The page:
Like for example, cleaning up his toys took repetitive obedience before Timmy got used to it. You earn cooperation by doing things together like washing the dishes. It sure takes time and a lot of wasted water and dishwashing soap but seeing my son beam with pride makes it all worth it. Last night as he went down his chair (because he can’t reach the sink yet) he said, “Thank you for helping me wash the dishes!” It was as if he owned the chore and I was just there to help him! 🙂

Those little things help in easy transition to learning like, “Let’s read together! It’s writing time! Let’s count together!” Because you get to him to cooperate and participate on non-academic things, getting him on board during study time becomes much easier. 🙂 There’s so much more that our kids need to learn. Even us adults learn something new every day. So why stress out on getting everything right the first time or being ahead of everybody else?

20150517_094834At the end of the day, it’s never really about whose kid is advanced where. It isn’t about how many degrees my son will finish or how many awards he will get. I would rather measure his success by how many lives he will touch by his kindness and how many will follow his lead because of his integrity. It isn’t about finishing first all the time but about finishing well in life. 🙂

I remember my dad would always say about drivers overtaking, “Okay lang yan, sabay sabay din tayo sa dulo ng stoplight. (That’s okay, we’ll all meet at the stoplight anyway.)” Same goes with being advanced. Our kids will all get there. They will all become adults and converse like adults. But the question is, will they become responsible adults? Will they be part of a God-fearing generation who will walk with integrity? Will they be compassionate and kind?

20150516_161822While it may be great to have an “advanced child” let’s not forget to advance them on the things that matter. Let’s give them a head start on values and character building because those are the foundational life skills they need that will help them thrive in the real world. 🙂 I’m still learning and growing in these areas up to now, which is why I recognize that my son still has a long way to go. And that’s the beauty of parenting right there, you grow and learn together—and it never stops. 🙂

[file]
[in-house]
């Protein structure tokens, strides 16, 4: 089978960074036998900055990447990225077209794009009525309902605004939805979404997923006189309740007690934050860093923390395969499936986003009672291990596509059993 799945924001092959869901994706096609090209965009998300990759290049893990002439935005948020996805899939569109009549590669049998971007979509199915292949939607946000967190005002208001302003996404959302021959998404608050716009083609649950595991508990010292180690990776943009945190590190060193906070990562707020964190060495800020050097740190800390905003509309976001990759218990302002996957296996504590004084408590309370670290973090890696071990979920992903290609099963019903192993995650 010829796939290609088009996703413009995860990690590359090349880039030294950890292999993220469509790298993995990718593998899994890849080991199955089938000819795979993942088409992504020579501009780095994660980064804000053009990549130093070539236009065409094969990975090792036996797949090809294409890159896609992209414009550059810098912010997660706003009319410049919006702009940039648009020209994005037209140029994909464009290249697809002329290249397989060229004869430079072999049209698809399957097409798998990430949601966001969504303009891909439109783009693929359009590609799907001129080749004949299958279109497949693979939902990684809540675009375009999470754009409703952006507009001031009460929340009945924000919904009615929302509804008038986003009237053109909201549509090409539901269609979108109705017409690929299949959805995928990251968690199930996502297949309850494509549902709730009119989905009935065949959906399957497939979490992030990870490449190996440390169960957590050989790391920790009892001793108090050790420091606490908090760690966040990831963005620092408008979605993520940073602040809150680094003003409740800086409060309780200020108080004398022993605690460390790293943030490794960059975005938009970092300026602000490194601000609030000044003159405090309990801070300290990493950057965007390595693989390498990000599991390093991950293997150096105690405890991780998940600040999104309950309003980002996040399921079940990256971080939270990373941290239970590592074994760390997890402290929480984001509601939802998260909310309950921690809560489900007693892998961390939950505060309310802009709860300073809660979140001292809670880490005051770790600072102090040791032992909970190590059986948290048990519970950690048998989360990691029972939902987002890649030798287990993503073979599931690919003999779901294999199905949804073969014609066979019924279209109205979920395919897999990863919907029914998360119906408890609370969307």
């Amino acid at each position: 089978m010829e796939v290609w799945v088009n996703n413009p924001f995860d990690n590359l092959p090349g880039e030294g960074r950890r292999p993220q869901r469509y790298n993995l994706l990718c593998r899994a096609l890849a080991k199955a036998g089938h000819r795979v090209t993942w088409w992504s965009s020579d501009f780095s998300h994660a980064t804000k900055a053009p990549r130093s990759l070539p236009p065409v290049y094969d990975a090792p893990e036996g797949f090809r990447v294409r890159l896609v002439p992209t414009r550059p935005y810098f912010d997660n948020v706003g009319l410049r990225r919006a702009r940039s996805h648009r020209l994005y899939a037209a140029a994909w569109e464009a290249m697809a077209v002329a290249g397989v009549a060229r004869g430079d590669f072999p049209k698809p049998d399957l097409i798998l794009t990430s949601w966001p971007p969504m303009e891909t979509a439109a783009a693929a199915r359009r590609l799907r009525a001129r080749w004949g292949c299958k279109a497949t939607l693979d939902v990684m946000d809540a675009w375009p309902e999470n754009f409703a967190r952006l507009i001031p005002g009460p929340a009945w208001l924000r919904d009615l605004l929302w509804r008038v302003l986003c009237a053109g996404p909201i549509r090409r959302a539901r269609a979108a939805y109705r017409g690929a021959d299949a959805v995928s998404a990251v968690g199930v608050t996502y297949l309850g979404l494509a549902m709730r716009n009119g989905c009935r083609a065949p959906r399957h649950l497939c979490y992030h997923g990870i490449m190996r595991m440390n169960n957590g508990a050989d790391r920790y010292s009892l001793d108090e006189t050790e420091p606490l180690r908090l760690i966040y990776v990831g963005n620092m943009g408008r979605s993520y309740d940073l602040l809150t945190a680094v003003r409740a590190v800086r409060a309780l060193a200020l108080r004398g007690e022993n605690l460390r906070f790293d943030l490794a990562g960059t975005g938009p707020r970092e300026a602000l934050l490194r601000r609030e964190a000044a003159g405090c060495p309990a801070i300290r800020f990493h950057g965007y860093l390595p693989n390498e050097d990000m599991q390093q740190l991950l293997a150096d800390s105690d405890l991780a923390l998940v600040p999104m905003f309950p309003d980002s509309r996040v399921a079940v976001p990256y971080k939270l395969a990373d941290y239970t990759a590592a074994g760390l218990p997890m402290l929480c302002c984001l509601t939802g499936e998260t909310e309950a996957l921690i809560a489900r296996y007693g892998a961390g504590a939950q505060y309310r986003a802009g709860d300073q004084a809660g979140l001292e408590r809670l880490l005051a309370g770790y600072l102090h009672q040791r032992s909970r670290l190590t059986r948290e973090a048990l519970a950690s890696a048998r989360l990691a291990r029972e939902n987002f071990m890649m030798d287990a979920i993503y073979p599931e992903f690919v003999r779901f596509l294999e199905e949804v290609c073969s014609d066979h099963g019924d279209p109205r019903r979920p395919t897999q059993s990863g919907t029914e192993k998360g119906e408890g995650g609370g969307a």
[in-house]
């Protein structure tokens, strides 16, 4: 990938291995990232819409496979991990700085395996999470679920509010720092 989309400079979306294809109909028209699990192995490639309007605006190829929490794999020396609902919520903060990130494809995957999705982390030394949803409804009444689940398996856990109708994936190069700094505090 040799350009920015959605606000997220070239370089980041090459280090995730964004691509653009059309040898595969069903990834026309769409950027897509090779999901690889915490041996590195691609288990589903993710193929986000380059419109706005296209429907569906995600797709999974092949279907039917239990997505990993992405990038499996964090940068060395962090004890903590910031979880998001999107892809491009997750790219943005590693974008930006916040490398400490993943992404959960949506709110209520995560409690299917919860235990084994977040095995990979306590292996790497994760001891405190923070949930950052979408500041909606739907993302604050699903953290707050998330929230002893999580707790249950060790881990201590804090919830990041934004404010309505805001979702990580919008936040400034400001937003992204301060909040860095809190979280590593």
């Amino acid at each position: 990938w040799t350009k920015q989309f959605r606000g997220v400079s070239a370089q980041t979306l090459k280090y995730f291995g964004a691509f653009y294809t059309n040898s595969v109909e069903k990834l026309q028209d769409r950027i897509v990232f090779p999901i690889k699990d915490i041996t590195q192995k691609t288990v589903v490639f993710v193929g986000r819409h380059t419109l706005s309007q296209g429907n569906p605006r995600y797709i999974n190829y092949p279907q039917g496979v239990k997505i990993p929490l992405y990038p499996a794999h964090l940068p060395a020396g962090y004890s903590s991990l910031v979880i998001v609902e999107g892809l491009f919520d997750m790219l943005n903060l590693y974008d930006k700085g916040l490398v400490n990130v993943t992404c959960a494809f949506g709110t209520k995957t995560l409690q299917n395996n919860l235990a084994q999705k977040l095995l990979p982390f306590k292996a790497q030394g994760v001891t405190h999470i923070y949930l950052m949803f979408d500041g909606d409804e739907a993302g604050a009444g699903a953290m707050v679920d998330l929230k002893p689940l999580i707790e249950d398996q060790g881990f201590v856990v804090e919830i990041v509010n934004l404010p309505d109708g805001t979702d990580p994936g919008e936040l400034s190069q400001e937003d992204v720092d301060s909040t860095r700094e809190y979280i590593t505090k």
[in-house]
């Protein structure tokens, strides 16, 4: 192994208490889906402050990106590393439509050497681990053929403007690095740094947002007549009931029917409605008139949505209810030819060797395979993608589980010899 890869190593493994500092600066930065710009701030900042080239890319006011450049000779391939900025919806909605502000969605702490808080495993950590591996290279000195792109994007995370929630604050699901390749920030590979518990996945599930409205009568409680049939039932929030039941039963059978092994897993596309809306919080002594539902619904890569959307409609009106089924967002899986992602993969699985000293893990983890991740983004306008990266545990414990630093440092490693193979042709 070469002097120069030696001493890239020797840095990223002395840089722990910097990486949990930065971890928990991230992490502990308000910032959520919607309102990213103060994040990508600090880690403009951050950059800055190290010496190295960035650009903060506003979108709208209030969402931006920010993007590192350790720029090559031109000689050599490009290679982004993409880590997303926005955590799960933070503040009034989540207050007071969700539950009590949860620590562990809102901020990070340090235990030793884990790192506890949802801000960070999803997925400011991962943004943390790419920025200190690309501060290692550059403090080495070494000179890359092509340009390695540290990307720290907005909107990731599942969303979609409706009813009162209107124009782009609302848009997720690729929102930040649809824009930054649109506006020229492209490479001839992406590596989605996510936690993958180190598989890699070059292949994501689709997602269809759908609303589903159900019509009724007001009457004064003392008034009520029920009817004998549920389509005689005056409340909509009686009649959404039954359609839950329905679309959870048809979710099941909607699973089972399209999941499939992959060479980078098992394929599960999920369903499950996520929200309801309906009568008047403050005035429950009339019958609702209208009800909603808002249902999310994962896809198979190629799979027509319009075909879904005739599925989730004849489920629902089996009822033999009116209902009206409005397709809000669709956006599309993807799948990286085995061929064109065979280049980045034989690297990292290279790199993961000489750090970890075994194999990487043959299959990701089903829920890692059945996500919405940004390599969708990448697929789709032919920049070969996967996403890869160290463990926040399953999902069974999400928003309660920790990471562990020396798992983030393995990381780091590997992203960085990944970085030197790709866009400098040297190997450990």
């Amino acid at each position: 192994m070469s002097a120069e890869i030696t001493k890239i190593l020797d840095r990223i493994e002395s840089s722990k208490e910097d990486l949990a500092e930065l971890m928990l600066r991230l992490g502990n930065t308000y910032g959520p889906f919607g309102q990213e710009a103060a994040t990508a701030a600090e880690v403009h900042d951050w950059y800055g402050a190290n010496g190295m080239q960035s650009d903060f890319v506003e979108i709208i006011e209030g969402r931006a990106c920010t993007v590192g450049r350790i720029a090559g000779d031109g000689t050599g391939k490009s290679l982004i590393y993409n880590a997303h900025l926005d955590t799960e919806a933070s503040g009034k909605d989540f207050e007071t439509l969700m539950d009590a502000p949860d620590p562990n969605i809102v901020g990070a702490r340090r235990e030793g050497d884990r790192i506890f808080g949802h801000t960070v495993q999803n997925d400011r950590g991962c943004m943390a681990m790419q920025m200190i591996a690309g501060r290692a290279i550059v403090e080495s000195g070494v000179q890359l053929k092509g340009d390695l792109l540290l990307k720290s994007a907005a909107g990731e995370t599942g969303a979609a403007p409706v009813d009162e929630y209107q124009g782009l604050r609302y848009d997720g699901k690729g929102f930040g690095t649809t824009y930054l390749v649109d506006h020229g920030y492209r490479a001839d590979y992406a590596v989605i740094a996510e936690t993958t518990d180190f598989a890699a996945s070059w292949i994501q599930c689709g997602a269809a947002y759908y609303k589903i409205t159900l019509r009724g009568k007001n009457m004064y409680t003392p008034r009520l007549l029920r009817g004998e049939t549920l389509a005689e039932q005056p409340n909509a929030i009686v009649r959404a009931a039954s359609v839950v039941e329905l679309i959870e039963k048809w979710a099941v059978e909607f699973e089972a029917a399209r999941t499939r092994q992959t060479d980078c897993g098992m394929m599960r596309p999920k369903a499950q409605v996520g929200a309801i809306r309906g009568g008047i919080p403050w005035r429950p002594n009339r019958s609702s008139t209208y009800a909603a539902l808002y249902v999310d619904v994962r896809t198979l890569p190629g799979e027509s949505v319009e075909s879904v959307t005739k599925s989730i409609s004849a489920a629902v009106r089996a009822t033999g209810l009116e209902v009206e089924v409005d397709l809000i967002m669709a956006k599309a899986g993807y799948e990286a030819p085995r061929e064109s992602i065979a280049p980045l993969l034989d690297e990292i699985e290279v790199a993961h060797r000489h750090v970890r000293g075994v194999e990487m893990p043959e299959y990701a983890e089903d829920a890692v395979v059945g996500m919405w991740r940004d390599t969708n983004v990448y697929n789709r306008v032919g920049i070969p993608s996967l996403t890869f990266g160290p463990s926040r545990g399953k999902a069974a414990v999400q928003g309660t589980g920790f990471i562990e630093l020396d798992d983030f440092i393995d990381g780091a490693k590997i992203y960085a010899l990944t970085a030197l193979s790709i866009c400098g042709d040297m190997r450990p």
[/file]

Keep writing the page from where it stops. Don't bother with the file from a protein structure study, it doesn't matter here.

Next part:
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56 thoughts on “Why Being Advanced Doesn’t Really Matter

  1. I can truly relate. My son is also 4 years old and his vocabulary is quite limited compared to other 4-year olds I know of. But I have to learn to be patient and know that he will follow through. 🙂 Great post!

  2. Completely agree with you and being a parent of an advanced kid, our focus always have been to let them enjoy their childhood and the wholistic growth 🙂 very true the point article. Like your writing.

  3. I followed this link through FB. Thank you for sharing your thoughts! This is very welcoming in a time where parents are too competitive at the expense of the children. I love it that you were able to express what our children really need. I am also a mother of four kids- my eldest is turning 9 in July and my youngest is 3. It’s quite a handful but I believe that character building should come first too. Beautifully written article- and so very true! Thanks Ivy! 🙂

  4. Good read. 🙂

    I am not a mother, but a teacher, and I tell you… it disheartens and stresses me out when parents get too “obsessed” with whether or not their child will receive a year end award. They are just missing the point.

    • Hi, MissF! Thank you for reading! 🙂 I’m sure it can be pretty discouraging to see that. While competition is good for kids, we should always strike the balance and parents could use some help from teachers like you! 🙂

  5. This is such an eye-opener for moms out there (like me) who become to engrossed with academic performance of our kids…you are right, indeed. What they need to know is how they would become good and responsible citizens. thanks for this article..:-)

  6. You are a great mom who is focusing on the big picture. My oldest is close to 15 but I learnt a lot from this beautifully written post. Your son is blessed and lucky to have you as his mother. God bless your family and keep guiding you everyday!

  7. Very nice article Miss Ivy. I even saved this article for me to re-read and re-read. I really agree with this as this is what I’m doing with my 2-year old son: “I think it’s something that all newbie parents should keep into perspective—to never rush their kids, to enjoy every age and every stage.” Thank you for sharing, I super love this article, a must share!

    • Thanks for reading, Jill! Oh yes, enjoy every moment!!! 🙂 That terrible two stage is not as terrible as it sounds. Heehee! It’s a super fun and cute season! 🙂 I’m sure you’re enjoying every minute of it. 🙂

  8. Good points here, Ivy. As the saying goes: Nobody cares what you know, until they know that you care.” Indeed, EQ is needed to survive the real world and should be the priority of every parent in the upbringing of their children.
    We always remind our 16 year old to focus on the values we have instilled in her and use them to get on with life. Success is not measured by how someone had become but how others had become because of him.

  9. What a lovely article coming from a warm-hearted mom! Why I didnt stumble this thoughts when my kids are Timmy’s age…:(
    Thank you for sharing! You took some load off my back. God bless you more. 😉